Former MASH star Alan Alda risks his life to tell people about science, and says the alternative is even more dangerous.
On the small screen, Alan Alda risked his life to save others.
In reality, he risks his life to tell people about science.
The former M*A*S*H and The West Wing star is in Australia to talk about his passion and why the public should care.
"I almost gave up my life for science," he told the National Press Club in Canberra on Thursday of being in an eight-foot row boat with scientists catching a six-foot shark.
"I'm not bragging, I'm just saying."
Alda admits he's not the kind of person to vacation on the Amazon - he'd rather go somewhere with a lobby - so interviewing scientists on the top of a volcano or in a boat is terrifying.
But in the name of science and getting it across to the average person, he's put himself in some incredible situations.
On that boat, scientists directed him to slit the shark's belly to attach a radio, but forgot to warn him the shark's skin could cut his hands open.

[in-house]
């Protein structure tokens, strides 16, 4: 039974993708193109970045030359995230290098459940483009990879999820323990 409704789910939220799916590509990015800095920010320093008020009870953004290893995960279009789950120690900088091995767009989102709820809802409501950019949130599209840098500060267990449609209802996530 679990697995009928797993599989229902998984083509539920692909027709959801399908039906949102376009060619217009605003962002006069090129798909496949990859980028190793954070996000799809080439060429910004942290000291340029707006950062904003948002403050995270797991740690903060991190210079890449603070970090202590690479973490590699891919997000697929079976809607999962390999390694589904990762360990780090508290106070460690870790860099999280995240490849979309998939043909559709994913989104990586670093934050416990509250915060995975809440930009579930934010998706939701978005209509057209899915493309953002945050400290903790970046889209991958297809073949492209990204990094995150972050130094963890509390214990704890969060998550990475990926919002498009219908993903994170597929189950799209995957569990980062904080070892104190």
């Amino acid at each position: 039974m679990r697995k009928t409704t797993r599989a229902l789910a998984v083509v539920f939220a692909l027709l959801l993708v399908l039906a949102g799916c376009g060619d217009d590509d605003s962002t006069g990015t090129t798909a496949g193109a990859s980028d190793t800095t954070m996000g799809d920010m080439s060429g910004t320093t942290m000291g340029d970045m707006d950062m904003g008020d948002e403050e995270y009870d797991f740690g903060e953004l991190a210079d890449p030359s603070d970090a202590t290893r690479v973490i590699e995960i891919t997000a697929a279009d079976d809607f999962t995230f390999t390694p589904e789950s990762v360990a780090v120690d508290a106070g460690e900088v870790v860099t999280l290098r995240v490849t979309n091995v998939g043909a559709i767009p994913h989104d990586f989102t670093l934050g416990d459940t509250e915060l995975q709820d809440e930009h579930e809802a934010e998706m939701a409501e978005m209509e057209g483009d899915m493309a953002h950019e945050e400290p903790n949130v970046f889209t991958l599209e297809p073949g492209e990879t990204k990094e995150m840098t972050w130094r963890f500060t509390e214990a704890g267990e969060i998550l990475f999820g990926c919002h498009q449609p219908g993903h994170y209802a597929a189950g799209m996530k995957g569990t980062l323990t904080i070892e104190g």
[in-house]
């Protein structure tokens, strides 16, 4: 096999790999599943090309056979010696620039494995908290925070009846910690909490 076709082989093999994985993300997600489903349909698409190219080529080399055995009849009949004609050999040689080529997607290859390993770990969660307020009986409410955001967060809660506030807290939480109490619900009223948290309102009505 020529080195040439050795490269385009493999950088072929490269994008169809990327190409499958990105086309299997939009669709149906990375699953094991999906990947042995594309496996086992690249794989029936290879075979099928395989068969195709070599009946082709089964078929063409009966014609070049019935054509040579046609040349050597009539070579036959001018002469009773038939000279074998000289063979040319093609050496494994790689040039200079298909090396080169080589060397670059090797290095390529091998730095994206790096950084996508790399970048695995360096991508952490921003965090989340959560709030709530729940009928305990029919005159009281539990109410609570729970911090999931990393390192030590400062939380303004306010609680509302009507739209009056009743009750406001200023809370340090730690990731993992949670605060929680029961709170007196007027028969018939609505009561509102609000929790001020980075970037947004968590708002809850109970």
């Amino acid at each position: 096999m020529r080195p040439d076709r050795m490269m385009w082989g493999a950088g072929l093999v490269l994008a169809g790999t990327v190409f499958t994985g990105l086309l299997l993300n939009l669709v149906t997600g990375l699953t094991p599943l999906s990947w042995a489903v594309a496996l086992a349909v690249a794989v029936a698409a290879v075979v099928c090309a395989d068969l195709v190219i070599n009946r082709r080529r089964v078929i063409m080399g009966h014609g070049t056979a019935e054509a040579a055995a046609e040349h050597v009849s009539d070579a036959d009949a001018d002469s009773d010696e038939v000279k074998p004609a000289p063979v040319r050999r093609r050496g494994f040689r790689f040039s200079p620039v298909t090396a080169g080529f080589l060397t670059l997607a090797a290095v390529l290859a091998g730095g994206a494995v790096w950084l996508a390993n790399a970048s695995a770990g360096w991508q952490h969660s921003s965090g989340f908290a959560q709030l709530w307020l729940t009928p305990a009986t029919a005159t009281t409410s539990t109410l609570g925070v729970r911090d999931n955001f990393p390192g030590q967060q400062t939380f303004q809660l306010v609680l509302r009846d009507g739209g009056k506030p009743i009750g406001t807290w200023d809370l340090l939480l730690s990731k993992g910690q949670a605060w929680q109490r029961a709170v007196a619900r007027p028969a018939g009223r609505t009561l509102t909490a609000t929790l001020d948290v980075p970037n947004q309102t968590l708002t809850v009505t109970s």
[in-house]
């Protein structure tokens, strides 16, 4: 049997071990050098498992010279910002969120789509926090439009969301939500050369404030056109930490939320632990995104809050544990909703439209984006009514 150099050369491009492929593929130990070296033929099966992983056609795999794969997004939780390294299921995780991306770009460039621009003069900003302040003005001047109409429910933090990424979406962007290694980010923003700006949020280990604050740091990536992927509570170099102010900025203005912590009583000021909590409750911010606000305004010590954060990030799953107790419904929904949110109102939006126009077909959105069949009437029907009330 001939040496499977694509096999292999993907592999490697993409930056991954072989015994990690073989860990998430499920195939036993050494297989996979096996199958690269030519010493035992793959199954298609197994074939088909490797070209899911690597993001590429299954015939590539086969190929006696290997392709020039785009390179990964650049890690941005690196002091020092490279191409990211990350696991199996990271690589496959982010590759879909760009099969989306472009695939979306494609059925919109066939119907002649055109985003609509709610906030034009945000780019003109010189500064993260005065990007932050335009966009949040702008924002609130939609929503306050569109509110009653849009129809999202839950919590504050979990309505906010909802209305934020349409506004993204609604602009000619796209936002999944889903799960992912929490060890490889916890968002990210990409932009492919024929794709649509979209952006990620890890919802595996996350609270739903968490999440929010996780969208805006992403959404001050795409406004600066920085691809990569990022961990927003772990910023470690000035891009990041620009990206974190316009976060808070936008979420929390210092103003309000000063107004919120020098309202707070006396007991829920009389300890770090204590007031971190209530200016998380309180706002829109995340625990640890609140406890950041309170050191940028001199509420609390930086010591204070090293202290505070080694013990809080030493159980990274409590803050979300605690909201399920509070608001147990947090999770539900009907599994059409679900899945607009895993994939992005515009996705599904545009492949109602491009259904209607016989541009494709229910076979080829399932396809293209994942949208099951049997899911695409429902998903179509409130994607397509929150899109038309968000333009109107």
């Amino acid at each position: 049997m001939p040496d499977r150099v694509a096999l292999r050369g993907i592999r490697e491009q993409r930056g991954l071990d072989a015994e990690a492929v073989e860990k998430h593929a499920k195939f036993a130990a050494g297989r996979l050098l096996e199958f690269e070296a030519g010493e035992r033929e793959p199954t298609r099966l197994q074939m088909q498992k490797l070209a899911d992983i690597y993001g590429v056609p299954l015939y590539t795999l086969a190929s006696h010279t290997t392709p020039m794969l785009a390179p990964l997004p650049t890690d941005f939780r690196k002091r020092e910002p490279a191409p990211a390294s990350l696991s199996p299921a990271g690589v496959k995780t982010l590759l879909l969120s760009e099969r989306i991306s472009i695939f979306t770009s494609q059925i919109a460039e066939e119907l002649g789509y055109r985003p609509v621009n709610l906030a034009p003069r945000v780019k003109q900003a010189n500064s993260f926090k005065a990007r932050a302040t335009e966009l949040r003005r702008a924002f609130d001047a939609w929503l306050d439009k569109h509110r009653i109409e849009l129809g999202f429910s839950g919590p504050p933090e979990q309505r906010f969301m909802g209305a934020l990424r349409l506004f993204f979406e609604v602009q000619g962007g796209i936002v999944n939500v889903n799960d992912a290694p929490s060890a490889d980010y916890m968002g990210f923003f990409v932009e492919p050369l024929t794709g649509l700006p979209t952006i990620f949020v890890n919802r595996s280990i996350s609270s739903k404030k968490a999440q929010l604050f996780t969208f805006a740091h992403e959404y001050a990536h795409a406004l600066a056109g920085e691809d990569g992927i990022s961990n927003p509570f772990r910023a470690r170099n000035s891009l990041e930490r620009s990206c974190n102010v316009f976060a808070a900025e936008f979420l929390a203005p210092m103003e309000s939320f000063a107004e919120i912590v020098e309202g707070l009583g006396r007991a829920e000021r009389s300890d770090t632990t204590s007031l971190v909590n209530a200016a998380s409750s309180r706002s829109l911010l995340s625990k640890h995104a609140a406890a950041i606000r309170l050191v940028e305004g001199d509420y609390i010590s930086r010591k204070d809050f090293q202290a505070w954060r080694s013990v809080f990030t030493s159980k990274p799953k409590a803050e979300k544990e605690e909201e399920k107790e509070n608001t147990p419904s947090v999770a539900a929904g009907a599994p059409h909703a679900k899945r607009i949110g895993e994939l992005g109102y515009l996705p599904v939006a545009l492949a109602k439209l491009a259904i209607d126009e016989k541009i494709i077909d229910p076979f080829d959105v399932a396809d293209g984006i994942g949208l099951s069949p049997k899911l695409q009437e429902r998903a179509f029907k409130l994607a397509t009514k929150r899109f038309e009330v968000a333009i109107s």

"I've got lacerations all over my hand and now I'm bleeding and there are more sharks coming," he recalls.
Then there was a visit to the Leaning Tower of Pisa and to areas off limits to the public because of fears it might explode.
It was physically dangerous to bring science to the public but if you didn't it was more dangerous, Alda said.
"We need it not only to survive, we need it to thrive."
He wants the public to reconnect with science and has dedicated his life to effective communication of the profession.
The television star believes it's vital not to dumb it down, but it's also not necessary to tell people everything all at once.
As long as it was accurate, it may only be necessary to open the door, he said.
"If I finish reading your article on gravitational waves, and my response is "wow, that sounds... really interesting" - then I think you will have done a really good thing."